Supply and Demand The NAHB encourages its members to forge good relationships with suppliers to ease material price volatility.

“Just when you thought it was safe to go back in the water” may be a cliche, but it’s also an apt description of the way many builders feel these days as they come to grips with the latest impediment to a full housing market recovery: rapidly increasing prices for some key construction materials.

For example, by April, framing lumber costs increased by more than 40 percent during the previous six months, and prices of OSB doubled from April 2012 to April 2013.

Like home builders, construction material producers cut capacity during the housing market crisis, and prices for some materials declined. But as increasing numbers of home buyers move back into the market, prices are on the upswing and some materials are in short supply.

This is particularly problematic at a time when profit margins are thin and consumers are resistant to price increases. In fact, many still expect the kinds of price concessions that were commonplace during the downturn.

Unfortunately, as a result of material price increases, home construction costs are rising at a faster pace than appraised values. Coupled with ongoing difficulties in obtaining construction credit, restrictive mortgage lending rules, and a shortage of skilled labor, the resulting market conditions are slowing the recovery and keeping the housing market from rebounding at a more robust pace.

The NAHB has taken a number of steps to help ensure a sufficient supply of building materials and will continue the effort as long as necessary.

To help ease lumber price volatility and increase timber production on federal lands, the NAHB is supporting the Restoring Healthy Forests for Healthy Communities Act, which was introduced by House Natural Resources Committee chairman Doc Hastings (R-Wash.). In testimony before Congress we pointed out that the legislation will help ease rising prices, protect the environment, keep housing affordable, and allow responsible timber production on federal lands.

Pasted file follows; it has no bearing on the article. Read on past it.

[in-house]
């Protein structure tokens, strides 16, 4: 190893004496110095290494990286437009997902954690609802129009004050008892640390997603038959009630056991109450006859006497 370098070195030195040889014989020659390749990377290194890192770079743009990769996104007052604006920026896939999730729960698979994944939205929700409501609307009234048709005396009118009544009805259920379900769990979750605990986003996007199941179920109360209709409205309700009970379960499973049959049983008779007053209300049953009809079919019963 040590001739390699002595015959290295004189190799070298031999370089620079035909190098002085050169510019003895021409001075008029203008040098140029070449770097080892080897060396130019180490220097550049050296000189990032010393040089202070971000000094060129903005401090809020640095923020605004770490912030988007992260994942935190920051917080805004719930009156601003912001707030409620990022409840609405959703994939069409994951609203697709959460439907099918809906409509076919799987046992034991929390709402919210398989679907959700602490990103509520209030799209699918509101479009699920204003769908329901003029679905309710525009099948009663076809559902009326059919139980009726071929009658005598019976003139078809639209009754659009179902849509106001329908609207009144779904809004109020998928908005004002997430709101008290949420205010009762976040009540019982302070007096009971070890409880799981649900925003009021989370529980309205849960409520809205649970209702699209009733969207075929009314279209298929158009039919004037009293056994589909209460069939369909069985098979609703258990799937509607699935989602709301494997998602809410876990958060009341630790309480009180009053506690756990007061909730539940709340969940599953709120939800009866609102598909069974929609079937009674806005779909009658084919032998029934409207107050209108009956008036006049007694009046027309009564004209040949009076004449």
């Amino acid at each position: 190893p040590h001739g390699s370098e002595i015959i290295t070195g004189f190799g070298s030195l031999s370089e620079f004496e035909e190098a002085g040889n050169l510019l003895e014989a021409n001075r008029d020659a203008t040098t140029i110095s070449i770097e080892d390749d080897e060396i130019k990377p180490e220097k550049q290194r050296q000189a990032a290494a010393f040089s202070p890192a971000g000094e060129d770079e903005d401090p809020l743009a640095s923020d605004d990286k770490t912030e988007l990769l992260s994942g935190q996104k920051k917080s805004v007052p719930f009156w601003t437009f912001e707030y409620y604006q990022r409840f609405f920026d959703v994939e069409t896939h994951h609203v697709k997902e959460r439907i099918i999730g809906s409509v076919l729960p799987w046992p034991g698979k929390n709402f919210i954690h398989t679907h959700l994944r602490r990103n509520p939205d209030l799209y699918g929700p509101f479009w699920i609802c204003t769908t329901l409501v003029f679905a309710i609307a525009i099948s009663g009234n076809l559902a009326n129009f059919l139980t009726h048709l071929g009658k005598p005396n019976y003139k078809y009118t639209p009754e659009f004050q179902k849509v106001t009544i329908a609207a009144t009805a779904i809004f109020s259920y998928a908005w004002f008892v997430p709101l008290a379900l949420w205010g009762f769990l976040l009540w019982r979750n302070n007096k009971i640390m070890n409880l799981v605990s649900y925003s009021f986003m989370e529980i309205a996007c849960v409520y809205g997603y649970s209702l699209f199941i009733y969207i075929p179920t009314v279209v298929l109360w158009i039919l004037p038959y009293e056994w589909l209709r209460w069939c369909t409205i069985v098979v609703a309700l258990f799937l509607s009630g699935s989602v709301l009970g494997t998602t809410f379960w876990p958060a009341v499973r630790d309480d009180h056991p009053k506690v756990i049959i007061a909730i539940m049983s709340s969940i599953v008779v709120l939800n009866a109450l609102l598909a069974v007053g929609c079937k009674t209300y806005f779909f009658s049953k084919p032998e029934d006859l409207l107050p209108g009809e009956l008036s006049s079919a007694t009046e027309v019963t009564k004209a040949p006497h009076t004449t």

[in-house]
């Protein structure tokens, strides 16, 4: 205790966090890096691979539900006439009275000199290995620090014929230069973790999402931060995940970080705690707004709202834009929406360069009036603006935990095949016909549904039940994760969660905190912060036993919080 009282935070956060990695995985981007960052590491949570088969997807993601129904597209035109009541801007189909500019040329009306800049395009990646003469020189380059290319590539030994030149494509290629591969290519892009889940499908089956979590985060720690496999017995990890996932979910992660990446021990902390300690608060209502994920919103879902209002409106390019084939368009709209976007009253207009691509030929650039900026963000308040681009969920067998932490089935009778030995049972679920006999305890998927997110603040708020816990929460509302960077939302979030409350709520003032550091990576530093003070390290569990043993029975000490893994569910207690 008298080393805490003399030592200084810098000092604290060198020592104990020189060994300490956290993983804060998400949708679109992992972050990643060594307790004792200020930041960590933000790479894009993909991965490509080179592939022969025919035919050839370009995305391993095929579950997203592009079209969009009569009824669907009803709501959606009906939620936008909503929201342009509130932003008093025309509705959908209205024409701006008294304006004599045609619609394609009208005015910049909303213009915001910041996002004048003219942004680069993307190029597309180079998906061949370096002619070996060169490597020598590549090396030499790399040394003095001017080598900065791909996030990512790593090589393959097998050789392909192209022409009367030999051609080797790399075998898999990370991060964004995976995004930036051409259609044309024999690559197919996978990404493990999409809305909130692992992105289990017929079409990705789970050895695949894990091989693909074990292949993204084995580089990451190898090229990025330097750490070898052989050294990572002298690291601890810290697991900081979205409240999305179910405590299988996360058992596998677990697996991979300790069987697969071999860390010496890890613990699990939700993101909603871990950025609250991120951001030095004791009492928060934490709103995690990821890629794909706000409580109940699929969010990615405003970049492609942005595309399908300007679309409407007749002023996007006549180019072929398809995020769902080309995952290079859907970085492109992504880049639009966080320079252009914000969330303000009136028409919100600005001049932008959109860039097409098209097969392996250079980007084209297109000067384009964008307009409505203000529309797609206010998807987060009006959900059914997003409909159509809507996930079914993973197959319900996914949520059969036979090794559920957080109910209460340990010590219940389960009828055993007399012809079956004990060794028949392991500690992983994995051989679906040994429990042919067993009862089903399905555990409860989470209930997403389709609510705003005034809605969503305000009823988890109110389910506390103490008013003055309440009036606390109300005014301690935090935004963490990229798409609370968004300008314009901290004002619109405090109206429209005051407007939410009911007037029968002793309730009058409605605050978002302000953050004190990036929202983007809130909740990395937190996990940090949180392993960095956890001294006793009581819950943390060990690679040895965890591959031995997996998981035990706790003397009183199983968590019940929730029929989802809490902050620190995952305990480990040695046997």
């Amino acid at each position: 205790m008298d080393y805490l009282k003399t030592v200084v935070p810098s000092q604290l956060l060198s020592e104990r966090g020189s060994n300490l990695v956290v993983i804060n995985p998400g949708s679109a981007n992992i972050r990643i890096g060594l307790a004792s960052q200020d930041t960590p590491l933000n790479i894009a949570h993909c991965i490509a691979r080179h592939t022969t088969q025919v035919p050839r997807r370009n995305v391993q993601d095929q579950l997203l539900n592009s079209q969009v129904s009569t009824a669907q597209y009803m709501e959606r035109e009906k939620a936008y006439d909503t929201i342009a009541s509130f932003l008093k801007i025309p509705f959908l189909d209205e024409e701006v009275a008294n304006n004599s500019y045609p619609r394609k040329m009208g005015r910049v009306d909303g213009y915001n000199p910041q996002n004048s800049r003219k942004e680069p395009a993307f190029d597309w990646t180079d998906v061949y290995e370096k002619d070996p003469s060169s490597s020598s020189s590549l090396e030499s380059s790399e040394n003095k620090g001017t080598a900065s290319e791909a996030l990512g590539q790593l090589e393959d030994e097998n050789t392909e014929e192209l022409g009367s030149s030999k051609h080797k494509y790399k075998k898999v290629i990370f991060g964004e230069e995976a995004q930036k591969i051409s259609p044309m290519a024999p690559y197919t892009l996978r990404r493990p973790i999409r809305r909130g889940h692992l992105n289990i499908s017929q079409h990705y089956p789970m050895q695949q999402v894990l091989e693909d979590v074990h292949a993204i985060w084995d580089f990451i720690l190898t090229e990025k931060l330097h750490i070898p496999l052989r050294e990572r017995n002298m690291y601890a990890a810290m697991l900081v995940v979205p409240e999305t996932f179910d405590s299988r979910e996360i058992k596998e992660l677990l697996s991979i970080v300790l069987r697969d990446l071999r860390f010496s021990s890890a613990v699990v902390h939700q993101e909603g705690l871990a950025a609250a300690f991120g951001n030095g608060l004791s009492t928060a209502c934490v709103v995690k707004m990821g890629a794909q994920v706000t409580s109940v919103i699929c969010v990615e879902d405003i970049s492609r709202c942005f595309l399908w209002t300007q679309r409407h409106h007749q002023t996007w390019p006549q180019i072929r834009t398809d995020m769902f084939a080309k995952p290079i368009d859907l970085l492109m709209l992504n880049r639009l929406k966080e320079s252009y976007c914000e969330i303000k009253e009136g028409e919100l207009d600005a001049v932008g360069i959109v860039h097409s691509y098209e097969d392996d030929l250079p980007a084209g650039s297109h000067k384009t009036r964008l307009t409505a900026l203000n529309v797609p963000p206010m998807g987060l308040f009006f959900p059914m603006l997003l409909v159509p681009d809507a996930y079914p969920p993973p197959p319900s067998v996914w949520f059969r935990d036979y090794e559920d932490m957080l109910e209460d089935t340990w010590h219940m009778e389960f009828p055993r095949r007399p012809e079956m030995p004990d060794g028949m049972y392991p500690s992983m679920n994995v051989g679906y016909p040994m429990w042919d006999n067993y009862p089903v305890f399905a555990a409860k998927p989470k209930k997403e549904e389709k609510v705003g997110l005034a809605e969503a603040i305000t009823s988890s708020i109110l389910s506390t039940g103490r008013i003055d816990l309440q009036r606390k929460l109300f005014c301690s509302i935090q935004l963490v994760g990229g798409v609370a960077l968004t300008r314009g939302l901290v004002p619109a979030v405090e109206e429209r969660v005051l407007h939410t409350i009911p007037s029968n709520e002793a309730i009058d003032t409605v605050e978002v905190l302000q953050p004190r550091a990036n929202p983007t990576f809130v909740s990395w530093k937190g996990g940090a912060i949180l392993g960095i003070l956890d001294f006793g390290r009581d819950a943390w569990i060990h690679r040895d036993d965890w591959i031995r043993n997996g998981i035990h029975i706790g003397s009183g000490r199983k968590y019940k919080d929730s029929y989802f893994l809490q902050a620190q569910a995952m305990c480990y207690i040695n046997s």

We also have contacted a number of key policymakers, including U.S. Commerce and Interior Department officials and Canadian government representatives, to urge that “there are no regulatory barriers or supply-chain interruptions that increase prices or impede availability” of building materials.

Even the news media have recognized the extent of the problem. National media sources have reported that the rising cost of construction materials is one of the primary factors holding back home building and job creation.

Builders, too, need to be proactive to diminish the impact of rising construction materials costs.

The NAHB encourages its members to establish and maintain good working relationships with their vendors so that during periods of price volatility, builders can work out arrangements with suppliers to pre-pay at current (presumably lower) rates and take delivery of materials when they are needed.

Members also should consider using price escalation language in contracts to limit the damage that unpredictable price hikes for materials can cause. Sample price escalation language is available to members at

We know it will take some time for the supply chains to re-establish themselves and for supply and demand to move closer to equilibrium. Meanwhile, the NAHB will do everything it can to make it safe for builders to get back in the water.

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